This recipe for Crock Pot OatmealRecipe with Apples is so awesome that all four of my kids (and my hubby) lick the bowl clean!
Here’s the recipe for this amazingly flavored (and easy-to-make) oatmeal that will have your family cheering too!
This oatmeal is creamy but still a little chewy with just the right combination of spices and sweetness. And of course it’s free of dairy, soy and processed sugars (and whatever else you might find in those odd little oatmeal packets).
Plus, it comes together for a healthy quick breakfast (you can prepare it the night before). Hurray for easy breakfasts for those extra busy mornings!
And when it’s cold outside, there’s nothing better than warm oatmeal to start the day!
This crock pot oatmeal recipe is also super easy since the Crock Pot does all the work! (Here’s my favorite Crock Pot… it’s very versatile for all kinds of dishes because you can use it on the stovetop as well!).
4 c. coconut or almond milk (you can use soy milk or dairy milk instead, if preferred)
2 apples, chopped
1 banana, chopped
½ lemon, squeezed or 1 tbsp lemon juice from concentrate
1/4 tsp cardamom
1/2 tsp nutmeg
1 ½ tbsp cinnamon
4 tbsp. maple syrup
2 tbsp. vanilla
¼ tsp salt
Walnuts, hemp hearts (seeds) and/or flaxseeds as toppings (optional)
Add all ingredients (except toppings) to the Crock Pot. Mix well.
Cover and cook on low for 2-3 hours or high for 1.5 to 2 hours. Smell the deliciousness simmering away. (Hint: if you assemble the night before you can program your Crock Pot to turn on early and cook while you’re at your 5:30 a.m. exercise class. Or while you’re buzzing logs. You know, whichever.)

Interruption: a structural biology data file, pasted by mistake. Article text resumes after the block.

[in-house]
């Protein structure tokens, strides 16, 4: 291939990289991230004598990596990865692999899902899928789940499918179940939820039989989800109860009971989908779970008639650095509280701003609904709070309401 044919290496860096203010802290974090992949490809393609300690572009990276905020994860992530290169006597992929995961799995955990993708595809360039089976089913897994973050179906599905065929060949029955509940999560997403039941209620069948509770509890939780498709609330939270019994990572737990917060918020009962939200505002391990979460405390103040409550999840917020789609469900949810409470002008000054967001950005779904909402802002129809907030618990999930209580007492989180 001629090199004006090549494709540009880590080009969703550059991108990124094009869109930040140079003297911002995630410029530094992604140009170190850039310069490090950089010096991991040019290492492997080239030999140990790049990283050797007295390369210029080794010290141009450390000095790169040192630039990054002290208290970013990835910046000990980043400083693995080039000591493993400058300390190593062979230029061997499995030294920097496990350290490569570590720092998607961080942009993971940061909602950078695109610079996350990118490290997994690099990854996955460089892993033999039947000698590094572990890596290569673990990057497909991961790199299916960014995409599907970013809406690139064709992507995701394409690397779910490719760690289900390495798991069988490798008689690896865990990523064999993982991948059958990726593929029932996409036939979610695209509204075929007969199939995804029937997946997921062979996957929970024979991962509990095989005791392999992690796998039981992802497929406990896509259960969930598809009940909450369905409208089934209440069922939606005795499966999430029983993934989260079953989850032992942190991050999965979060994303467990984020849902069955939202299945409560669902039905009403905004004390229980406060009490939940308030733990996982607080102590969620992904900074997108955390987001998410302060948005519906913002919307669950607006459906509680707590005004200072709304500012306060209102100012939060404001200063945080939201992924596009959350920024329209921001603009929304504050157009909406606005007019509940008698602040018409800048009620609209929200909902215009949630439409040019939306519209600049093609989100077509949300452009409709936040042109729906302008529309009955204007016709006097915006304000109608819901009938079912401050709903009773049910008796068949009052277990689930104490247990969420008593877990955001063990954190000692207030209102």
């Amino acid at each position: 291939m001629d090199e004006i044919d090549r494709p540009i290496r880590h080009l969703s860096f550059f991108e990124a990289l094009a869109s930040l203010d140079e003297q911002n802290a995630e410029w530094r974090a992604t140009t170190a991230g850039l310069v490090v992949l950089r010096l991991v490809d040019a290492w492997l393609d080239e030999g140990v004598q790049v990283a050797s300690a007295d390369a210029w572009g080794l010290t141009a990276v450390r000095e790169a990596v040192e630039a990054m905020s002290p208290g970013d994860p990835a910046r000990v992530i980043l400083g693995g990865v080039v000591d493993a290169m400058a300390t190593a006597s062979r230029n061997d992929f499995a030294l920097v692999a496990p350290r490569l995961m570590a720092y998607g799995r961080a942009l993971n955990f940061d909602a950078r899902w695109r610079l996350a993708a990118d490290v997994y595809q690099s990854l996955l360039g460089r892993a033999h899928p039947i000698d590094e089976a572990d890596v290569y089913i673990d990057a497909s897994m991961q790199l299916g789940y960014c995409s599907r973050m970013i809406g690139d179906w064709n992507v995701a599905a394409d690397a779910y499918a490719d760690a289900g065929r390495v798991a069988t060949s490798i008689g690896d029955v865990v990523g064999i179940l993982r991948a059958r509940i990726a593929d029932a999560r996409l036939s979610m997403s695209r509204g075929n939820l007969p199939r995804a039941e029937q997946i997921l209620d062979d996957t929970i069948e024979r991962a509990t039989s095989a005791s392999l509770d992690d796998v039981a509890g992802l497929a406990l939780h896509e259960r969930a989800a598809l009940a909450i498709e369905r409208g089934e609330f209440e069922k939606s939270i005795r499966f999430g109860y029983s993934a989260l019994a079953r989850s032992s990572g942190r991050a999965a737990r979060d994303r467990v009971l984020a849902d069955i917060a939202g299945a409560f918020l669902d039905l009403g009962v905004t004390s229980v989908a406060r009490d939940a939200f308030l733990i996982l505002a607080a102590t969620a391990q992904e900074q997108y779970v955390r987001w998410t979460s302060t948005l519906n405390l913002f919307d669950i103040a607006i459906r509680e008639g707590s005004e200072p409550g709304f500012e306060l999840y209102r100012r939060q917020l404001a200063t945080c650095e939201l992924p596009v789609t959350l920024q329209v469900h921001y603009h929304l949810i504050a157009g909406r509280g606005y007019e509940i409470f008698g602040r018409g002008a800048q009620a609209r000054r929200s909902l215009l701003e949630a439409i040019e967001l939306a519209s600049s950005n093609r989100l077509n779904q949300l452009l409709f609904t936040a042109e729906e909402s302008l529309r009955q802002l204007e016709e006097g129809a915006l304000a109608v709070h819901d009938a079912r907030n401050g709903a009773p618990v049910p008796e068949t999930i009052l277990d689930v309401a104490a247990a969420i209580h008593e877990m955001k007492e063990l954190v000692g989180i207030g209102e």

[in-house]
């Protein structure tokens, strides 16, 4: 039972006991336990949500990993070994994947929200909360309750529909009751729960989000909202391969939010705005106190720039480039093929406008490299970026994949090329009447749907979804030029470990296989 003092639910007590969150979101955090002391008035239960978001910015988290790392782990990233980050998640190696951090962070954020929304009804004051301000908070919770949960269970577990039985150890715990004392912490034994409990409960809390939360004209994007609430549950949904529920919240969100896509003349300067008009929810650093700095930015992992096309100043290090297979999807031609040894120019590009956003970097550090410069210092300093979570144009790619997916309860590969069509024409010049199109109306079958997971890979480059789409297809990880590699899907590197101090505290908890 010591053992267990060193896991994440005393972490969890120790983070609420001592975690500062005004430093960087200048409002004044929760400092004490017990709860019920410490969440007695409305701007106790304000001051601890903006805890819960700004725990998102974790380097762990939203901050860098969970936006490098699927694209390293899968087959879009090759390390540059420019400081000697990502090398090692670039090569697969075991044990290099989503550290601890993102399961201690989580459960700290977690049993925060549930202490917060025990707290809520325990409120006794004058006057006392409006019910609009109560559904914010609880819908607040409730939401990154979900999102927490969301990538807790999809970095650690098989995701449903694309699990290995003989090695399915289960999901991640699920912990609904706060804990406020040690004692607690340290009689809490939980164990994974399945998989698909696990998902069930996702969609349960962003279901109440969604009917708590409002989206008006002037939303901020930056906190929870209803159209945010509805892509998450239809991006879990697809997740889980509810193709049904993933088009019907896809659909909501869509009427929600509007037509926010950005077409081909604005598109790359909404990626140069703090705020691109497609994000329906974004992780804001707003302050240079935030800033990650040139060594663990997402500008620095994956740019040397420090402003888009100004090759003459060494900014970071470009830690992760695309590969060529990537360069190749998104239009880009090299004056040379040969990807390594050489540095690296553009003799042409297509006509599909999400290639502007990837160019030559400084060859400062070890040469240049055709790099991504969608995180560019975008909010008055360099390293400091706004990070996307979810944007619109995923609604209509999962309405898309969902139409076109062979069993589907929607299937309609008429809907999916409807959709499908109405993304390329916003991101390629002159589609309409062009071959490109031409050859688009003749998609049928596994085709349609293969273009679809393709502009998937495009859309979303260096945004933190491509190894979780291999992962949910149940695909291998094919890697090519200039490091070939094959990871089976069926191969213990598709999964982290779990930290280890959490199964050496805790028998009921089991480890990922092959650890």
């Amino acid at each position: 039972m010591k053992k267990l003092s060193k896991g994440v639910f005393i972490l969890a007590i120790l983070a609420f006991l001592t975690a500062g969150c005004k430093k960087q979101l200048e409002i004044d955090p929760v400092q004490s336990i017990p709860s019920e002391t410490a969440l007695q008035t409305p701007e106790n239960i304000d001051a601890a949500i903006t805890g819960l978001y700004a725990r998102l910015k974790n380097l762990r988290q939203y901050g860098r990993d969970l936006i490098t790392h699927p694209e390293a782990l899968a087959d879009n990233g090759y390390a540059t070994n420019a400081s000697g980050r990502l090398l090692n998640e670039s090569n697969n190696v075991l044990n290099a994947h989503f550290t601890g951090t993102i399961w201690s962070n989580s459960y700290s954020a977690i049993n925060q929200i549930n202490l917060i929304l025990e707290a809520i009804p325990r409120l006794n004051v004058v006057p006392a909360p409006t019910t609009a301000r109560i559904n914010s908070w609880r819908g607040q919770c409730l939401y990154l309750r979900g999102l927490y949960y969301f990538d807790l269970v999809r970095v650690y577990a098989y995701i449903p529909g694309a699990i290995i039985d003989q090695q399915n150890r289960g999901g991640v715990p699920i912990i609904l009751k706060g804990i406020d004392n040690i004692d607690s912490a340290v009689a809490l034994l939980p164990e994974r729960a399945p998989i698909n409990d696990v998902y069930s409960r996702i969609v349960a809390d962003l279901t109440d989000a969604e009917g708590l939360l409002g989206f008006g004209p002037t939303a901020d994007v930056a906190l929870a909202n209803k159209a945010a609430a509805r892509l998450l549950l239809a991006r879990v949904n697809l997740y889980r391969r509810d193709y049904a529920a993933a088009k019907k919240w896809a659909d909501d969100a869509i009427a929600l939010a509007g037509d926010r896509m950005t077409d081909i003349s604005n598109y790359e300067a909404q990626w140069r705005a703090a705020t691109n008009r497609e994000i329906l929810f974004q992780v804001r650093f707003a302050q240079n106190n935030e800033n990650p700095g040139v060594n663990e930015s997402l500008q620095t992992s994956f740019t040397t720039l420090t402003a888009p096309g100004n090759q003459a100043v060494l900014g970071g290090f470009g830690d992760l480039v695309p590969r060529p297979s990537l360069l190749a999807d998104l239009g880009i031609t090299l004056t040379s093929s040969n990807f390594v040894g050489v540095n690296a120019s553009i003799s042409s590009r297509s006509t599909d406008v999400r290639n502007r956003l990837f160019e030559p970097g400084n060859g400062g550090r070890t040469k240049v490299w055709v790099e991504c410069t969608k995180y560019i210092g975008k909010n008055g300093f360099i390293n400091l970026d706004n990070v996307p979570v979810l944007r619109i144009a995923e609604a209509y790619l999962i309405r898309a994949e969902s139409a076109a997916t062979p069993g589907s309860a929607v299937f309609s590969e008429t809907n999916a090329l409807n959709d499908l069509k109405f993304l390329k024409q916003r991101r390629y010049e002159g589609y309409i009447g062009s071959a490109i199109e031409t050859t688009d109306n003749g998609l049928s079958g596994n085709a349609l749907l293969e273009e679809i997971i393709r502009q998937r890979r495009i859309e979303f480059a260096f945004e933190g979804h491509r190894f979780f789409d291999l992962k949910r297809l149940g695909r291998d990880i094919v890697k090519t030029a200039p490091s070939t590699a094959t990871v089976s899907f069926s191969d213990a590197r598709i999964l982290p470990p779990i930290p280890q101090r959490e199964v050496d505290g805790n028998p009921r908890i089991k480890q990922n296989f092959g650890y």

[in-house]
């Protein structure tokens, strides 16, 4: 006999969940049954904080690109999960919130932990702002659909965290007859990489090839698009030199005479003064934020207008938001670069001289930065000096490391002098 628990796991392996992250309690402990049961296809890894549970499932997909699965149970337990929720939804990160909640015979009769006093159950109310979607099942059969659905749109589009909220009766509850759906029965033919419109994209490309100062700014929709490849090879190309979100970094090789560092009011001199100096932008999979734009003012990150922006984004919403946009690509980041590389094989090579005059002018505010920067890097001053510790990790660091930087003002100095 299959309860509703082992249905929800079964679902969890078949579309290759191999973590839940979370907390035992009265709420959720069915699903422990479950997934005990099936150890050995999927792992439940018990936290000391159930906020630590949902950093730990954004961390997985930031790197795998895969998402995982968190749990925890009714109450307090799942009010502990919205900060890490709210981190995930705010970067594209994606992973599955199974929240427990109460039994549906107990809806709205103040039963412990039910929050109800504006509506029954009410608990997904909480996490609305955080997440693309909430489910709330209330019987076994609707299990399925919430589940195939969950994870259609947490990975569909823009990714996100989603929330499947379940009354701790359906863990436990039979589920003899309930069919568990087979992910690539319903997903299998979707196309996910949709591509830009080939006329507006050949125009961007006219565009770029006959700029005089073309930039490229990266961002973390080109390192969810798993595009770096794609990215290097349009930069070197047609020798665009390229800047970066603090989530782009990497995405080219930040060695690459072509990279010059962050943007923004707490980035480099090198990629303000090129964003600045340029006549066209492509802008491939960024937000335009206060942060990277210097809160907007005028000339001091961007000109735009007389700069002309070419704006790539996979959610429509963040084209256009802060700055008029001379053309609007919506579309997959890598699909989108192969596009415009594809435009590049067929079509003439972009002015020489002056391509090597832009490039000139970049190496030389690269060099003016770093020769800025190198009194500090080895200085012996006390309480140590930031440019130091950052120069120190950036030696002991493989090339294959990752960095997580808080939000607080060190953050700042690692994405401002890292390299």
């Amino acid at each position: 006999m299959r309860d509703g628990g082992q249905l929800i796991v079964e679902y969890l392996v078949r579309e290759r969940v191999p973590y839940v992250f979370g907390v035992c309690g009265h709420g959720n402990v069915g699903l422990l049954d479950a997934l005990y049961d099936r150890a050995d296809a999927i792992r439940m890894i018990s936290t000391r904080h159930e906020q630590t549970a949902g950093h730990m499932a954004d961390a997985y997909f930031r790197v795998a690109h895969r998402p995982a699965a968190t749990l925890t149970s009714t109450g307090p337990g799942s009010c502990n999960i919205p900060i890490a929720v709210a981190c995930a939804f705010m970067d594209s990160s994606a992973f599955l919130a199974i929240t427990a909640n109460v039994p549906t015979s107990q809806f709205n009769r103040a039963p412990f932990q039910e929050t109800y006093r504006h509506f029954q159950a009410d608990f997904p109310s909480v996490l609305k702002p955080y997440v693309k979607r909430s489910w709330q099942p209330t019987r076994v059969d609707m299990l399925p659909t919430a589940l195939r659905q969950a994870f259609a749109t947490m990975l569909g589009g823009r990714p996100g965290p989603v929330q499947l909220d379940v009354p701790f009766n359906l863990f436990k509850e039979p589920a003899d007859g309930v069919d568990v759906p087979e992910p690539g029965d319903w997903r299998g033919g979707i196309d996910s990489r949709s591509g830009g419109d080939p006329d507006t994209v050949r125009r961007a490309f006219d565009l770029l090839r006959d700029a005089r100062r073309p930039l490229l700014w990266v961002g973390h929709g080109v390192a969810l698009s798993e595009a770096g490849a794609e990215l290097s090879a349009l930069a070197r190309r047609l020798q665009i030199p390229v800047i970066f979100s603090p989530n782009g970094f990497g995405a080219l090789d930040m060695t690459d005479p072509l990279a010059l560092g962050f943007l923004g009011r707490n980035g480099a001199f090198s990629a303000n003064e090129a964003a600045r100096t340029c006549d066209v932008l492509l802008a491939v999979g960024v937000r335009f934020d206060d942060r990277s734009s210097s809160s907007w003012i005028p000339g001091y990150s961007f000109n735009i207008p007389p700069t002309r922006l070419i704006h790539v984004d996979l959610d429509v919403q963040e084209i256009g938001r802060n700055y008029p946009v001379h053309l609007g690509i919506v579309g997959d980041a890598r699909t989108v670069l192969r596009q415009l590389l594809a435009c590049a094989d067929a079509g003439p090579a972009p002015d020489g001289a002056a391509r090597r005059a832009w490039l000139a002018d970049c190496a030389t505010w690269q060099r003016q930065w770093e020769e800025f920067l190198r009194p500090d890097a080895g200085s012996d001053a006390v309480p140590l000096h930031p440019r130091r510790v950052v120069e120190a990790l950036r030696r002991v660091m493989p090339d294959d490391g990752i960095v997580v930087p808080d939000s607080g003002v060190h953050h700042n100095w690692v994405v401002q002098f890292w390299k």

Wake up (or come home to) an AMAZING smell of cinnamon, vanilla… you know, the smell of totally rockin’ oatmeal.
Spoon the deliciousness into your bowl and try not to make a pig of yourself in front of your kids.
Oh… is there anything better than the smell of fresh muffins wafting through the house?
Especially if they are pumpkin muffins? Come on… nothing can compete with that lovely smell of ginger, orange and cinnamon on a cold morning!
And there’s no guilt with these lovely breakfast treats: this healthy and easy pumpkin muffins recipe is dairy free, gluten free and grain free (for those that have sensitivities).
But I promise they’re not taste free! Seriously… they are amazing!
Just stick these bad boys in your oven one Saturday morning and see if your kids don’t come flocking to the kitchen with giddy faces.
Or make up several batches of batter, divide them up into freezer bags and you can experience pumpkin muffin bliss anytime!
I also love the crispy pecan and shredded coconut topping on these easy pumpkin muffins. If shredded coconut or pecans aren’t your thing, then you can leave off the topping. But if they are… oh man, are you in for a treat!
Is your mouth watering yet? Ready to drop everything and get your pumpkin muffins on? Let’s do this!